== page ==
It is difficult to determine what influence the somewhat obscure Tuttelstadt and North Ashton cases had on subsequent events in England and America. The similarities in these and later cases, however, suggest that such incidents may have been common throughout Europe, with stories of them circulating widely though local folklore and the popular press. Comparable incidents continued throughout the seventeenth century in England, and some of these were known to Increase Mather, Richard Chamberlain, and the residents of Great Island.

Odd occurrences like lithobolia attacks, comets, and great tempests, along with mermaids, witches, and other supernatural beasts, were all a part of the seventeenth-century imagination. God could unleash powerful and unexplained forces to vent his anger, or he could give providential signs to warn of troubles ahead. Some people attributed the harm not to God but to the evil spirit itself. Other observers believed that such attacks, while carried out by inhuman forces, had their origins in human witchcraft. A witch called upon Satan to inflict damage on homes and to harm the people who lived in them, generally as a way to seek revenge for a perceived wrong committed against the sorcerer.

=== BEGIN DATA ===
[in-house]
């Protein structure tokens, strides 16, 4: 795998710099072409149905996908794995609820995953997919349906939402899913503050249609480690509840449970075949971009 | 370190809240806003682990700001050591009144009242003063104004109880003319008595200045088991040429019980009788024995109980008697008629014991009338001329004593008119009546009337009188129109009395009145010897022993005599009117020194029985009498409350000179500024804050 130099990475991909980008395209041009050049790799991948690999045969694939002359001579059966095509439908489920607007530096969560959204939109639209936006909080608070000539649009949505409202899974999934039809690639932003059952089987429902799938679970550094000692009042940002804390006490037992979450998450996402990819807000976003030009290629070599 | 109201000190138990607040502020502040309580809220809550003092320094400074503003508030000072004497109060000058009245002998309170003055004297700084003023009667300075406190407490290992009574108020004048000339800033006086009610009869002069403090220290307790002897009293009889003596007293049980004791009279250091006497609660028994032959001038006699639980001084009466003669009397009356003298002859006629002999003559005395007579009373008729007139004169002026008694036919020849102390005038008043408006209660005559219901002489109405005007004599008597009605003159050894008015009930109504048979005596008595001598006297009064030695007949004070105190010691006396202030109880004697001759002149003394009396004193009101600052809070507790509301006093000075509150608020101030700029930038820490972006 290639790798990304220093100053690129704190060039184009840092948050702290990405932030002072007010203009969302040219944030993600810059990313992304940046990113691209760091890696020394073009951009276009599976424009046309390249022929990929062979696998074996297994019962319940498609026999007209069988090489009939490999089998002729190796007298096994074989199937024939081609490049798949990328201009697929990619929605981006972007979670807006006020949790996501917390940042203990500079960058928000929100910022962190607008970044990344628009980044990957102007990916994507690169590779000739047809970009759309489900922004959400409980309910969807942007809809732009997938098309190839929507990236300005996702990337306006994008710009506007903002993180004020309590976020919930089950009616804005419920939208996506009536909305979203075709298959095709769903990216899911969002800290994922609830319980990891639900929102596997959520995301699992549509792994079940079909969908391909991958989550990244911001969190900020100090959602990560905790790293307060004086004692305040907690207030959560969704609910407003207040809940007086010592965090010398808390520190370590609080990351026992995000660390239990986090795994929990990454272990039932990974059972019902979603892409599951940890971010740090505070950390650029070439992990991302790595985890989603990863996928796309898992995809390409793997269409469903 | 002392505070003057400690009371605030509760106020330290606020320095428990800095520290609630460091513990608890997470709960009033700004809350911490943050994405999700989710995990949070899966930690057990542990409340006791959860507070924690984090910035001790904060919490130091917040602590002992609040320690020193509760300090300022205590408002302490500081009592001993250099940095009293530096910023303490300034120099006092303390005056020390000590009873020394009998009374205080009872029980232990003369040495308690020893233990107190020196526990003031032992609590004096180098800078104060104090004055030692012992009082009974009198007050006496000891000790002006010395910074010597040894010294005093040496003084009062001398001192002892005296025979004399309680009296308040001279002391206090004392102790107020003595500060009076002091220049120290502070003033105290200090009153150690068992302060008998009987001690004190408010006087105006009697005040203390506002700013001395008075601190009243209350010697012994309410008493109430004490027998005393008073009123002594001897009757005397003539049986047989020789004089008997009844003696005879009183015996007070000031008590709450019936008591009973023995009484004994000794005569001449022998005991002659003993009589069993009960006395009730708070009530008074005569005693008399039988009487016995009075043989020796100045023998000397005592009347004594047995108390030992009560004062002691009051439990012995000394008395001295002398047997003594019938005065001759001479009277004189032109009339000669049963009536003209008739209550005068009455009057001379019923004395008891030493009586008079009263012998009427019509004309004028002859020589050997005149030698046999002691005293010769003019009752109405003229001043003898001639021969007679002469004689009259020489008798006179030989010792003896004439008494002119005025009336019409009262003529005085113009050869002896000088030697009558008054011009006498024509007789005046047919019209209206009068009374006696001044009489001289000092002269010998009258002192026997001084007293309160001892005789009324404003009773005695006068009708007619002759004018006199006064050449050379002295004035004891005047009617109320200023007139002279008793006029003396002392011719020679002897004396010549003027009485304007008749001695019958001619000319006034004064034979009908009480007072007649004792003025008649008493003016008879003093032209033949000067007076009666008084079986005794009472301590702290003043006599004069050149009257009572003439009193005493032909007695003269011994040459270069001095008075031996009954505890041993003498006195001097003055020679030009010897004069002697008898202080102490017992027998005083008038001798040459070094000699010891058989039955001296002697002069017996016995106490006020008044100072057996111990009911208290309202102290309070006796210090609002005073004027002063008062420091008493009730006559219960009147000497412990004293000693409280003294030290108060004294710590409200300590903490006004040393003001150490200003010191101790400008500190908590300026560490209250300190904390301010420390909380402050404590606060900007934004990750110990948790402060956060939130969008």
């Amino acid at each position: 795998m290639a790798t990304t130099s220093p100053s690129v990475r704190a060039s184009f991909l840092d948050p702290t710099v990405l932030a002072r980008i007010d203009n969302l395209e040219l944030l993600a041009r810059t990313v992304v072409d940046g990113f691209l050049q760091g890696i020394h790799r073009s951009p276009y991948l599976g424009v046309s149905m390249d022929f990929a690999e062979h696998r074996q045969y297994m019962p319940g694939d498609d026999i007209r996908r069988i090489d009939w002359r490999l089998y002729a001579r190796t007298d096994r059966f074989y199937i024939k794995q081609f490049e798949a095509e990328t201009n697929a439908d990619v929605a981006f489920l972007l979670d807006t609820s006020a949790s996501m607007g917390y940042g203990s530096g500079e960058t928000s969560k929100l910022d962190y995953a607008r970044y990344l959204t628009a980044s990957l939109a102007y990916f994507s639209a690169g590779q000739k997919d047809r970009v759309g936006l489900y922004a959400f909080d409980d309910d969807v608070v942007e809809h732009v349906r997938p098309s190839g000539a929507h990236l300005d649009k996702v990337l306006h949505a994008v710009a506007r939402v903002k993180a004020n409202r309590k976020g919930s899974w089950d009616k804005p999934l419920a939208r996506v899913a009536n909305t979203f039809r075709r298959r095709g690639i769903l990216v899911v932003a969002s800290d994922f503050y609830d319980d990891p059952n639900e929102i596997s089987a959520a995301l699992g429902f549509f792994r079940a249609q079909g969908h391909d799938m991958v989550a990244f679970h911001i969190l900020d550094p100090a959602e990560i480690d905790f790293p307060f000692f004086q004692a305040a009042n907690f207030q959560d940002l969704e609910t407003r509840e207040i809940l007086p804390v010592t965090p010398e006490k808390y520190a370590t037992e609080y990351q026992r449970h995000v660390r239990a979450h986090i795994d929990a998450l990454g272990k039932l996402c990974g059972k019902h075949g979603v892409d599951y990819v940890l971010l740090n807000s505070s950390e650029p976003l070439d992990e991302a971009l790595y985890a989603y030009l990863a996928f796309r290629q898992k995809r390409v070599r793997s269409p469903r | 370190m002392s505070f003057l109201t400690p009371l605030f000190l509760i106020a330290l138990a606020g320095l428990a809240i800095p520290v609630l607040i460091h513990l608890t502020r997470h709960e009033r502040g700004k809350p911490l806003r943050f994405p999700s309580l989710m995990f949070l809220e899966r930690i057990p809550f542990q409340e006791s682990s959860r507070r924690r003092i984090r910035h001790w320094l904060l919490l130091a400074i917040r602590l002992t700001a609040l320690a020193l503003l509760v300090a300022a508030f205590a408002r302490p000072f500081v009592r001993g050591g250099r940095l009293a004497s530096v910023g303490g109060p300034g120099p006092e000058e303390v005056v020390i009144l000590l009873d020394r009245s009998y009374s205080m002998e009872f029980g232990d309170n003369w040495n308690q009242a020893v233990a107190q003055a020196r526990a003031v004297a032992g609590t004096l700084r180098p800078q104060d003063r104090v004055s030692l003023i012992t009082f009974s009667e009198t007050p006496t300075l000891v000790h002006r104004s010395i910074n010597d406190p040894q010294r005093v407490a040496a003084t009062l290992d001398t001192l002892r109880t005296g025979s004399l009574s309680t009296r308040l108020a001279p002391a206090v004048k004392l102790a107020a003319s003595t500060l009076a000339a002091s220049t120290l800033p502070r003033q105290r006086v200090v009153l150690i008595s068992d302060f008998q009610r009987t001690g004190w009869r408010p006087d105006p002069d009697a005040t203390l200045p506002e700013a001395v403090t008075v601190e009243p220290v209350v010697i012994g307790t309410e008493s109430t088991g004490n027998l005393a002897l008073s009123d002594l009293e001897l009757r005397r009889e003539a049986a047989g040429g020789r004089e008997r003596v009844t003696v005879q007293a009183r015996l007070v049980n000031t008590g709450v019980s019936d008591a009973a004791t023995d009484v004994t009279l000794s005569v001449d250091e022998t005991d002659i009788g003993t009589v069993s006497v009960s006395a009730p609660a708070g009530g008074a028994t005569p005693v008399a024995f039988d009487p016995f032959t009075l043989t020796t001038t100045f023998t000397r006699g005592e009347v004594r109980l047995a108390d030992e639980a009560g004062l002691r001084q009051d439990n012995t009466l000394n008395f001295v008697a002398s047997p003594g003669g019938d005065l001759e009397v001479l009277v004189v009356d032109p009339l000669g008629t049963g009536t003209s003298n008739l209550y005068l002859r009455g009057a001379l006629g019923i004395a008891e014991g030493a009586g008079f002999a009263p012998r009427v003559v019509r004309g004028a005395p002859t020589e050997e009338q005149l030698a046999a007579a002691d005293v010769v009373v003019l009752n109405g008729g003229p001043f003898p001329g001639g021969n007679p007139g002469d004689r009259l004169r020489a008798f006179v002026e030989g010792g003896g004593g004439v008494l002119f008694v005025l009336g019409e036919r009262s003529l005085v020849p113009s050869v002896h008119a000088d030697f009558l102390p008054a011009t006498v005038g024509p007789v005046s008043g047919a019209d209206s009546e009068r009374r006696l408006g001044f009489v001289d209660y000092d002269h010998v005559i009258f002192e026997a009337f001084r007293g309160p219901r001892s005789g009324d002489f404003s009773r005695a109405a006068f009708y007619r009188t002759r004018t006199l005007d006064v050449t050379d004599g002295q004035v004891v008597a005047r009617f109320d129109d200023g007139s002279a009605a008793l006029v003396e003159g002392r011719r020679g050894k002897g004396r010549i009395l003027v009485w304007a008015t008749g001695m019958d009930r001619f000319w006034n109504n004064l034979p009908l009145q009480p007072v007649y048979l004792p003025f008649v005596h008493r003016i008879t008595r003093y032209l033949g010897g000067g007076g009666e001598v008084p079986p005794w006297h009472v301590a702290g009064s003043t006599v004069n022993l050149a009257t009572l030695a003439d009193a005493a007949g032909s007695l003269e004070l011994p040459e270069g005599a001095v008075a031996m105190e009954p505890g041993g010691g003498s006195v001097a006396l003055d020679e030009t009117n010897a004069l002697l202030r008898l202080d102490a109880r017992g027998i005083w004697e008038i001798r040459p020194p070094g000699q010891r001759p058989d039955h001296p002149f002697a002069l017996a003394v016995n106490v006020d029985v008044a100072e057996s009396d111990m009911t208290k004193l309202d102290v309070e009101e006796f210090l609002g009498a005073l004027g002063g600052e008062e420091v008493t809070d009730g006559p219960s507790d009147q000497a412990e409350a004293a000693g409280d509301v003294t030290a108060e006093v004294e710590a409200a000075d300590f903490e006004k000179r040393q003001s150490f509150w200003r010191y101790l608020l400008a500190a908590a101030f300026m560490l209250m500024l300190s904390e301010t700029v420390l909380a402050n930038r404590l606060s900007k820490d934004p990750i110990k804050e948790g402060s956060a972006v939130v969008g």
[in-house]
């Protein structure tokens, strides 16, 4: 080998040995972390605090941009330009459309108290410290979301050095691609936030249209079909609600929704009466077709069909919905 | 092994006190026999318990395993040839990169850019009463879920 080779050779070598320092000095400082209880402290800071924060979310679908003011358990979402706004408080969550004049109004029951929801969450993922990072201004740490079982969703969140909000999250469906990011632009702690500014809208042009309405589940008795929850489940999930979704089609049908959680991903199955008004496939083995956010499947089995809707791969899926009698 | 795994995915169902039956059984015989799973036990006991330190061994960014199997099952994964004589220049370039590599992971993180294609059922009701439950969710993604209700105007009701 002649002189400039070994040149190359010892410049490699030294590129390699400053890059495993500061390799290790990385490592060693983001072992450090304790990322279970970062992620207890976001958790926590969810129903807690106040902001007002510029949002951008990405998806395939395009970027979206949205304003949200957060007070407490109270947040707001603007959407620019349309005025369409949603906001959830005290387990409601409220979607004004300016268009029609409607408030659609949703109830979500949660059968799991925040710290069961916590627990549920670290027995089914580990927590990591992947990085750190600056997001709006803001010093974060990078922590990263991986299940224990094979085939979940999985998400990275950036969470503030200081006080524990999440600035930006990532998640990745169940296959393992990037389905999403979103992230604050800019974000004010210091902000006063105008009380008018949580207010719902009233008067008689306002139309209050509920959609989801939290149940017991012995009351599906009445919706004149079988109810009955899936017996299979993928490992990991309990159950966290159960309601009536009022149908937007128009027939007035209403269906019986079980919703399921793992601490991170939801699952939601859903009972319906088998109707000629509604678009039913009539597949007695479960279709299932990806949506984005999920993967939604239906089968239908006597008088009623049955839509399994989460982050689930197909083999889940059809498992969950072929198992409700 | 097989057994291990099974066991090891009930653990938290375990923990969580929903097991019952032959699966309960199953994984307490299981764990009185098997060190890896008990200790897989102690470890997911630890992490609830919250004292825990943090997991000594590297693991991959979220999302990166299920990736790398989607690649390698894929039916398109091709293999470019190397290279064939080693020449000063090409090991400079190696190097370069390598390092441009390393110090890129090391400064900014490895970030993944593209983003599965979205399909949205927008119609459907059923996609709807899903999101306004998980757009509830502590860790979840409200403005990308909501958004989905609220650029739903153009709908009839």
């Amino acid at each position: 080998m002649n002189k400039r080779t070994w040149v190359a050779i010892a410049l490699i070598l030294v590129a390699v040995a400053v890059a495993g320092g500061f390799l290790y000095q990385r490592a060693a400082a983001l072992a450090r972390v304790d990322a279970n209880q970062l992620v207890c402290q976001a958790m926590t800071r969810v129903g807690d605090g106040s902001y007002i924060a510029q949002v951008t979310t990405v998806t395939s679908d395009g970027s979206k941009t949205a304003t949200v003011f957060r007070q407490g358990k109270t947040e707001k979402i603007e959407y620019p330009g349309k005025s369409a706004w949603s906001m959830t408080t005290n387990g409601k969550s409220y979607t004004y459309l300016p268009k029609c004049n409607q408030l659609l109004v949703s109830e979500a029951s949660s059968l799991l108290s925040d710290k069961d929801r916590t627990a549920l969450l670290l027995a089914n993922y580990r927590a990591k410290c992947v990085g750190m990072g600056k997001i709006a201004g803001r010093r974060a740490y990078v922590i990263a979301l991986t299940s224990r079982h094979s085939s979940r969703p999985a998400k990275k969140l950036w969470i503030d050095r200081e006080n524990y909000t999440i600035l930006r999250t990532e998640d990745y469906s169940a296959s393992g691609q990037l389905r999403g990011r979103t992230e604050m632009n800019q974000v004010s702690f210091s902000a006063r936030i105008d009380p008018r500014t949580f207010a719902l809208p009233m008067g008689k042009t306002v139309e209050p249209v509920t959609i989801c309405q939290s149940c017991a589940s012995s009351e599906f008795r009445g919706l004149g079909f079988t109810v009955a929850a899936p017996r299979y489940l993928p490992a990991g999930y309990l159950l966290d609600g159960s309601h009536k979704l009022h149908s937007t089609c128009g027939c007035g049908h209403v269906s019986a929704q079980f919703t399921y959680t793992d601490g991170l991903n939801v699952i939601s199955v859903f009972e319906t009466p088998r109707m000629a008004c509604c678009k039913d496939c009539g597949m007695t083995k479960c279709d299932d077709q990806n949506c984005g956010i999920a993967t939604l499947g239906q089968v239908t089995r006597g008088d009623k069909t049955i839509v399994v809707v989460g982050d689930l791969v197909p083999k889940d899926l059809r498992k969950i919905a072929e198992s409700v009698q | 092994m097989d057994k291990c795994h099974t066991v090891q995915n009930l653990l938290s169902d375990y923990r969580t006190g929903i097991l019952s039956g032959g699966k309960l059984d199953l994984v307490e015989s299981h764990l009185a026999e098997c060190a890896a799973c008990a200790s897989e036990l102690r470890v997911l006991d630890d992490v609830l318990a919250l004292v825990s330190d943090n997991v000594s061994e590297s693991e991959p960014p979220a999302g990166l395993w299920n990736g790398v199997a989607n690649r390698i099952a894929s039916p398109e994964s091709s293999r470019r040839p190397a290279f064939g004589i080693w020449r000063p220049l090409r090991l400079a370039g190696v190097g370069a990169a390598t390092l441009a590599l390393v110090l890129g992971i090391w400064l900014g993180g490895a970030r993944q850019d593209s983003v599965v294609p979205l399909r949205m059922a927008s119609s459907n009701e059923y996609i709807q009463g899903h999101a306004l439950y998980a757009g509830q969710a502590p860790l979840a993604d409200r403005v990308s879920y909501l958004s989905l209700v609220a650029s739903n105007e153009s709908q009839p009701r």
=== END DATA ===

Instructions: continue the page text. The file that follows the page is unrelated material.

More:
Excerpted from The Devil of Great Island by Emerson W. Baker. Copyright © 2007 Emerson W. Baker. Excerpted by permission of Palgrave Macmillan.
All rights reserved. No part of this excerpt may be reproduced or reprinted without permission in writing from the publisher.
Excerpts are provided by Dial-A-Book Inc. solely for the personal use of visitors to this web site.

Meet the Author

Emerson W. Baker teaches history at Salem State College in Salem, Massachusetts. He lives in York, Maine.